Is Fatty Liver Disease Hereditary?

Fatty liver disease causes a buildup of fat in the cells of the liver. Alcohol abuse is one cause of fat buildup in the liver. When alcohol isn’t the cause, this variant is called nonalcoholic fatty liver disease (NAFLD). 

Often, this disease is hard to notice. It may only present with no symptoms or just a few. The most common symptoms include: 

  • Abdominal pain

  • Fatigue

  • If the liver is failing and the disease has progressed to cirrhosis:

    • Yellowed skin and eyes (jaundice)

    • Swelling of arms and legs

    • Confusion

    • Weakness

    • Weight loss 

While scientists haven’t pinned down the primary cause of NAFLD, they suspect metabolic syndrome and insulin resistance may contribute to the development. 

Other factors include: 

  • Your genetics

  • Diet

  • Gut biome 

  • Certain diseases and health conditions

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Fatty liver disease and heritability

NAFLD is a complex disorder with environmental and genetic contributions. Twin studies have shown heritability is around 50% for liver fat accumulation and scarring (fibrosis).¹

Having family members with fatty liver disease doesn’t mean you will develop the disease, but you may be more susceptible.

Other common causes of fatty liver disease

Researchers haven’t discovered one specific thing that guarantees you will develop fatty liver disease. Certain factors make NAFLD development more likely, including:

  • Eating too many calories

  • Obesity

  • Diabetes 

  • Dyslipidemia

  • Metabolic syndrome

  • Insulin resistance

Signs of fatty liver disease

This disease often presents with little to no symptoms, making it hard to identify. Your doctor may pick up on it during a routine blood test, or you may notice symptoms such as:

  • Discomfort in your upper-right abdomen

  • Fatigue

  • A general feeling of being unwell

If you are experiencing any of these symptoms and are concerned you may have fatty liver disease, seek advice from a medical professional. They will perform numerous tests and examinations to determine the cause of your discomfort.

Risk factors for developing fatty liver disease

Fatty liver disease is the most common liver disease, affecting around 24% of US adults.²

Some studies have suggested gender differences in NAFLD, but the commonly accepted consensus is that men and women are affected equally. 

Ethnicity may also affect your likelihood of developing fatty liver disease in the US. Some studies found different ethnicities may have different heritabilities; however, researchers have yet to establish a causal relationship.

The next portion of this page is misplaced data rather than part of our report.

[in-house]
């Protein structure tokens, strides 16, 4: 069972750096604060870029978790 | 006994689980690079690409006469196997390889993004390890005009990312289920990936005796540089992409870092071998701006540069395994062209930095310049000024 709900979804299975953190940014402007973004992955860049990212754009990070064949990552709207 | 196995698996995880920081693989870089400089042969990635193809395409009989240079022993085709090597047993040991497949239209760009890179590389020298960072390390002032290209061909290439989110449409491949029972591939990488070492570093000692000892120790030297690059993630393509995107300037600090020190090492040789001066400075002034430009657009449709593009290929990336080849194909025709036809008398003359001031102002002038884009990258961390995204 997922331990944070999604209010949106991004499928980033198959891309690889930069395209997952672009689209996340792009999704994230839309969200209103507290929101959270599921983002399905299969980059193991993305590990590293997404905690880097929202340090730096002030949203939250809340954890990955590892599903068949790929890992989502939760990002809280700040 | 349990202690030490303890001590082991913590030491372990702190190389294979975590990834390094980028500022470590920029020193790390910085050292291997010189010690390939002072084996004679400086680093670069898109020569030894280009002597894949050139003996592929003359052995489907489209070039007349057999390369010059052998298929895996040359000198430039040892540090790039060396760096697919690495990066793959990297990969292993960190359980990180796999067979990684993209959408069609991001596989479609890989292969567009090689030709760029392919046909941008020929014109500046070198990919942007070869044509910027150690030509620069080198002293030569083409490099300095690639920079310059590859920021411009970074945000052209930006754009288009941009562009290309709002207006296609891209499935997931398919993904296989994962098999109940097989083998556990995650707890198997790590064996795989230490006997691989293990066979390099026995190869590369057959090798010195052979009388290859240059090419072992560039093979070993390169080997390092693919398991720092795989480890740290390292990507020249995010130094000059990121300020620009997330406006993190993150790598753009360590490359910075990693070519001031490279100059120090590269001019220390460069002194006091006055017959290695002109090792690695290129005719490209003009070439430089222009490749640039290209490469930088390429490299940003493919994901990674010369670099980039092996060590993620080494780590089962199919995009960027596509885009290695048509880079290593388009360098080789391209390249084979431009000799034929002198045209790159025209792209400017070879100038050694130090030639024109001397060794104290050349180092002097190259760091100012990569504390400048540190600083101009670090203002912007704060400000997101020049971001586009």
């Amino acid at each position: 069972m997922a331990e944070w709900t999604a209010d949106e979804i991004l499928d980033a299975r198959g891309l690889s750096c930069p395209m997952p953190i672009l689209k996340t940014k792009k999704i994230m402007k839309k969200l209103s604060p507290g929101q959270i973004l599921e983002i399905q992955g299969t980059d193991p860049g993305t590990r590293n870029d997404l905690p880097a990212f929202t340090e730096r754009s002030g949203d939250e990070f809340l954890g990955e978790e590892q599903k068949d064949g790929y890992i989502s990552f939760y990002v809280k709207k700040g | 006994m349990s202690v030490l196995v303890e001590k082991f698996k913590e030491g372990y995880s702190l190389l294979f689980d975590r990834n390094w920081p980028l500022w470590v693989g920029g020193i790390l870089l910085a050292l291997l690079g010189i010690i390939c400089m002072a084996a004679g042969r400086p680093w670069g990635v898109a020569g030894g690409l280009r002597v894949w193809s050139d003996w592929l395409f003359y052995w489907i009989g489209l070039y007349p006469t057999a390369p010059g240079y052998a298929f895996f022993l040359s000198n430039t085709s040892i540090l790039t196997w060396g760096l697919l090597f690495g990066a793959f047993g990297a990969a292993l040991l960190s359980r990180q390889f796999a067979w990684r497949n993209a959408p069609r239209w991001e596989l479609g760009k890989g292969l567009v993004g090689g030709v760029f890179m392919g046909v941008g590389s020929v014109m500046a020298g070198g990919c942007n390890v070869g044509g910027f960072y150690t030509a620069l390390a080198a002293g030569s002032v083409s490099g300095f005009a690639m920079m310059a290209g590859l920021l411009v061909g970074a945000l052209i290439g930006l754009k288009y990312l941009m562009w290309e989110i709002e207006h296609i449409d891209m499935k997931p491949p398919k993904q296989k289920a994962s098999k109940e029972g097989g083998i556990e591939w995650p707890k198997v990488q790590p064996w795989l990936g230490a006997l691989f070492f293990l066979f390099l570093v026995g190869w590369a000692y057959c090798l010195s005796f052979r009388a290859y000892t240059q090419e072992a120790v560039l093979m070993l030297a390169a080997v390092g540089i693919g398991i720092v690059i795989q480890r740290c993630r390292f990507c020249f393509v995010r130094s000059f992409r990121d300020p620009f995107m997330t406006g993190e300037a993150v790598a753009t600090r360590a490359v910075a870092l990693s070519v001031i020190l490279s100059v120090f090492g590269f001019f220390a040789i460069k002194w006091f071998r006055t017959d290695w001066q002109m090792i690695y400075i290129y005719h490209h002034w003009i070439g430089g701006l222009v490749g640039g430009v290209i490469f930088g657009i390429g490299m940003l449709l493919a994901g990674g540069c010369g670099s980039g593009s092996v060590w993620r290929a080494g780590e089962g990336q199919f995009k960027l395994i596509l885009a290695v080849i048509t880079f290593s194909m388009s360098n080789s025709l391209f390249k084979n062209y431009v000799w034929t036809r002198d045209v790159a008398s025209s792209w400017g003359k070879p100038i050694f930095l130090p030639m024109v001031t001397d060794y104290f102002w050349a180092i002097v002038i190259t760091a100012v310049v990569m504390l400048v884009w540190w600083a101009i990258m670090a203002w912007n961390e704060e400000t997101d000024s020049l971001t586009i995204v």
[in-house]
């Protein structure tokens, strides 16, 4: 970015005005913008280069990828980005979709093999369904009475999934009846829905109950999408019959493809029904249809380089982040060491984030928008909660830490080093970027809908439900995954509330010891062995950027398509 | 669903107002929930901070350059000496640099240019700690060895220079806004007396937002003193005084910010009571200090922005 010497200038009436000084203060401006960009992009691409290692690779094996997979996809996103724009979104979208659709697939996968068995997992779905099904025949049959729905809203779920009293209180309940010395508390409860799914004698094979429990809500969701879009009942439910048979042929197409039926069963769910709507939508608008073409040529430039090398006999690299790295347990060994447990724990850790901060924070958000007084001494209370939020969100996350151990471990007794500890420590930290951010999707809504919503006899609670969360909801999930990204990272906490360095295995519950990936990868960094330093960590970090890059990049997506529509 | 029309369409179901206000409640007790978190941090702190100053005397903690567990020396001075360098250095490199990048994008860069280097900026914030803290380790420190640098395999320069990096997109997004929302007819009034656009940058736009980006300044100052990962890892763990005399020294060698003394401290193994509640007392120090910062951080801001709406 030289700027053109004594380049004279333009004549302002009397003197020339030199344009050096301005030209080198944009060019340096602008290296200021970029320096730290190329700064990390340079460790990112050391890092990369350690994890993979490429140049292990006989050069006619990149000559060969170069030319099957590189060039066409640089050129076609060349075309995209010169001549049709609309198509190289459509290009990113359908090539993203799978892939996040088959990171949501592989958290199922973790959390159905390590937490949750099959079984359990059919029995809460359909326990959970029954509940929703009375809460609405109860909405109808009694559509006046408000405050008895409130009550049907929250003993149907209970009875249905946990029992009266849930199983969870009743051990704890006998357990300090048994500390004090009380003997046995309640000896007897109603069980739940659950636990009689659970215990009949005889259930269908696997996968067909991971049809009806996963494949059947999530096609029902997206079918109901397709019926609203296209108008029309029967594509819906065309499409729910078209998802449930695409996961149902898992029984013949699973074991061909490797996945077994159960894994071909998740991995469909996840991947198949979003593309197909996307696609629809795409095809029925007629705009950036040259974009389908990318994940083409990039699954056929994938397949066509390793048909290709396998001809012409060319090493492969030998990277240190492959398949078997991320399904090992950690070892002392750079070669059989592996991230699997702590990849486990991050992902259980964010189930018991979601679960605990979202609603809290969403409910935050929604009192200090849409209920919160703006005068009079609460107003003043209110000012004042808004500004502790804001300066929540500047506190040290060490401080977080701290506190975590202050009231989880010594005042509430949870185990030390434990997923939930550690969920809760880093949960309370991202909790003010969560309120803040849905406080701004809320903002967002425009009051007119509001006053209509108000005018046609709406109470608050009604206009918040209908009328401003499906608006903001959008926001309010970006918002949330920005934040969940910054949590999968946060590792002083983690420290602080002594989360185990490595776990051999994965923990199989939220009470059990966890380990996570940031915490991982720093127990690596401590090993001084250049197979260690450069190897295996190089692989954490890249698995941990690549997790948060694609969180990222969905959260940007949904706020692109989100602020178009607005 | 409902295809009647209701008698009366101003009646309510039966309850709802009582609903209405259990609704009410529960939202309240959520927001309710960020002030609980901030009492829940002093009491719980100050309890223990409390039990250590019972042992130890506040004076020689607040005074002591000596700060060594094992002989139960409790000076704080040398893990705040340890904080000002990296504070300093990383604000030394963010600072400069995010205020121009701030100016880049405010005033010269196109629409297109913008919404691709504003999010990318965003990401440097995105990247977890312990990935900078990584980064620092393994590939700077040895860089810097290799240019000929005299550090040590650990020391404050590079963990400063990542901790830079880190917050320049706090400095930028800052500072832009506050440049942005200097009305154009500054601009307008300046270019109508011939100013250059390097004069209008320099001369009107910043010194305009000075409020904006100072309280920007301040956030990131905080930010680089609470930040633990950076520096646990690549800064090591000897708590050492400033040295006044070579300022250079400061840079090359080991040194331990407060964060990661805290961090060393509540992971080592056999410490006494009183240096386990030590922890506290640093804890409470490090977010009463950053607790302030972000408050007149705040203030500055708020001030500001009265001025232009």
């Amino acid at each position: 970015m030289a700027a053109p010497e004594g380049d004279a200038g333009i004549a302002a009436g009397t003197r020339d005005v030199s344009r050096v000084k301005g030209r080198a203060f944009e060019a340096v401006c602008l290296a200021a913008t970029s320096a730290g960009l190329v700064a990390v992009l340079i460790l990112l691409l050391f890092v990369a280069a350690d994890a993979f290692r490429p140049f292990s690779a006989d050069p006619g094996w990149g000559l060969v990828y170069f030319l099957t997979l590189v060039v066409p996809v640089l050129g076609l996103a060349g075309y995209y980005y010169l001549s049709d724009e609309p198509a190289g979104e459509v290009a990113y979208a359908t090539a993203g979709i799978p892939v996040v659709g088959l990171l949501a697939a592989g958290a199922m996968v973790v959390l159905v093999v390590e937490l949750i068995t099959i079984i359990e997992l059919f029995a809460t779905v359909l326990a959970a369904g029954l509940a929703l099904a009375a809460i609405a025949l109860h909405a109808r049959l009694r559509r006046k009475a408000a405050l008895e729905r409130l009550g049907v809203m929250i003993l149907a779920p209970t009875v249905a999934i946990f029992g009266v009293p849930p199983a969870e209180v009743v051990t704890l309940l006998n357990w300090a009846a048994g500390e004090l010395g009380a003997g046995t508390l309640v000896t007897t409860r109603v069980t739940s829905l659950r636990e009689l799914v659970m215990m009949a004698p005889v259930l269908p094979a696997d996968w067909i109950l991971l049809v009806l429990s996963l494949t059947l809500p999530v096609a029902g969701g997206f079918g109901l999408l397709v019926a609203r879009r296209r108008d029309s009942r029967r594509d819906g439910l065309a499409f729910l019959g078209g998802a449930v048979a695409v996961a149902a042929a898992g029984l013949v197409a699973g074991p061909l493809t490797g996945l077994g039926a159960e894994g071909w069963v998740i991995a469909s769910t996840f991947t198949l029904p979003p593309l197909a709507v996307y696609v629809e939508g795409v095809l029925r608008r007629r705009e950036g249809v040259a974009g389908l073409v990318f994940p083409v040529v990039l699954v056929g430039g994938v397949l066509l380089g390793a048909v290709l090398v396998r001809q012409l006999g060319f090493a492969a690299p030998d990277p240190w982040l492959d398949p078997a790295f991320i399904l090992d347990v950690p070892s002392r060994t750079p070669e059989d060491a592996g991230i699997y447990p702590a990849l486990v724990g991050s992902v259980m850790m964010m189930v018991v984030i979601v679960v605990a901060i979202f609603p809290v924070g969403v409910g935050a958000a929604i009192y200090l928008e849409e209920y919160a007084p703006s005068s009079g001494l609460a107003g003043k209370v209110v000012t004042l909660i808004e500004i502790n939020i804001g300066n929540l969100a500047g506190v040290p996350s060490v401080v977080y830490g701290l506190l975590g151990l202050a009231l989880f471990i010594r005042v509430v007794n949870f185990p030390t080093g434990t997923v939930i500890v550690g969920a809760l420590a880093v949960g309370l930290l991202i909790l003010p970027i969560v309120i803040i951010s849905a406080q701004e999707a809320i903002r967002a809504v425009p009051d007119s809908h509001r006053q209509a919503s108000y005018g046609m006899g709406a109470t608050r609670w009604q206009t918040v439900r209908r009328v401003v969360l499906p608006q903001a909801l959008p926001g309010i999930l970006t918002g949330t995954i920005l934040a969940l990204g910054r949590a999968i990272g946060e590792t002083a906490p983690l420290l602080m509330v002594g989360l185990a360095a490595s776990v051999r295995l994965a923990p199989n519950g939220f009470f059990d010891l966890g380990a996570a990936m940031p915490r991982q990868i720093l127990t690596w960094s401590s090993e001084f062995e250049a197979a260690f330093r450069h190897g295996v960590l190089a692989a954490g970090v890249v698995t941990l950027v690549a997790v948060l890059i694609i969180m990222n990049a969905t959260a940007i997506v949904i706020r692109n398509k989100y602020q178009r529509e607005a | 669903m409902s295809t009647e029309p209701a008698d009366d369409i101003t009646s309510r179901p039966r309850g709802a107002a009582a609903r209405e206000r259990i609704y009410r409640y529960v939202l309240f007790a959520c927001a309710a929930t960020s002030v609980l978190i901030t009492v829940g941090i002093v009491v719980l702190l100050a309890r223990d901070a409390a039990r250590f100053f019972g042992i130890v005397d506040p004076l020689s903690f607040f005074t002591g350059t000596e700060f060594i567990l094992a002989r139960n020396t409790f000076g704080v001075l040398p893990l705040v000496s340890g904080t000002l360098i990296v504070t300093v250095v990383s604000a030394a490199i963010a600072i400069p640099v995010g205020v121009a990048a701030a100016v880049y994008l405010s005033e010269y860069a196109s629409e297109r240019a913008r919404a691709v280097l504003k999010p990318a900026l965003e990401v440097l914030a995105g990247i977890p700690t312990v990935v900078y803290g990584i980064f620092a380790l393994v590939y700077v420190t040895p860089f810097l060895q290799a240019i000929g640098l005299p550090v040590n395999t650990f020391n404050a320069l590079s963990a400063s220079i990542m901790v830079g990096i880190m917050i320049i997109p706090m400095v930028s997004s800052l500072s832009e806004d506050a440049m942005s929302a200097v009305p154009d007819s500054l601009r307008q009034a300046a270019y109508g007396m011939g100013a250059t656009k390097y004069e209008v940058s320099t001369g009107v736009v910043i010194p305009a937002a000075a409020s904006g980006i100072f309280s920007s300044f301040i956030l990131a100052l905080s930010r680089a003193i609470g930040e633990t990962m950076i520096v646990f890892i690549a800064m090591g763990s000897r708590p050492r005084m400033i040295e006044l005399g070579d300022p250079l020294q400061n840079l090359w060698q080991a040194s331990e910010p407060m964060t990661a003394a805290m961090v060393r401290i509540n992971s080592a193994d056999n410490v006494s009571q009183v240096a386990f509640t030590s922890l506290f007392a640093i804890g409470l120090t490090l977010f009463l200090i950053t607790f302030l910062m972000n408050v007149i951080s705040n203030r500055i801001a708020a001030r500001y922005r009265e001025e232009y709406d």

Wagenknecht et al.'s study’s Hispanic group had 33% heritability compared to the Black group, with 14% heritability.³

Protecting your liver

There are multiple ways to avoid damaging your liver. Most of these involve reducing the toxins it has to filter from your bloodstream. 

Minimizing alcohol consumption can reduce the liver's workload and increase its longevity. Washing produce can also minimize toxins from pesticides. 

Obesity is a critical factor in the development of fatty liver disease, so exercising and eating a healthy, balanced diet can reduce your risk. 

Hepatitis A, B, and C increase your risk for liver disease. You can avoid contracting this by getting vaccinated, practicing safe sex, and washing your hands regularly. 

The lowdown

Research suggests that fatty liver disease can be passed on to family members. This does not mean you are guaranteed to develop it if you have a family member with the disease. It is simply a contributing factor. 

Many lifestyle factors can contribute, so taking care of your body and practicing a healthy lifestyle is important. This means maintaining a healthy weight, eating well, limiting alcohol consumption, and practicing safe sex.

People also ask

Can genetic fatty liver be cured?

Fatty liver disease currently has no medications to reverse or cure it. However, lifestyle changes can help. Losing at least 5–7% of your total body weight can reduce your symptoms. This requires a slow, controlled process with the help of your healthcare provider. Losing weight too fast can actually worsen your symptoms.⁴

If fatty liver progresses, it can lead to cirrhosis of the liver, which is scarring and damage. This is more permanent and much harder to manage. It’s essential to identify the disease close to the onset and protect your liver as much as possible.

How serious is fatty liver disease?

Mild fatty liver disease is often reversible with treatment. However, it can progress to life-threatening conditions. This includes severe liver disease, liver failure, and liver cancer. Your doctor will assess how serious your disease is and prescribe the treatment you need.

Where do you feel liver pain?

Your liver is in the upper abdomen on the right-hand side, just under the ribs. Pain from NAFLD is typically vague right upper quadrant discomfort. 

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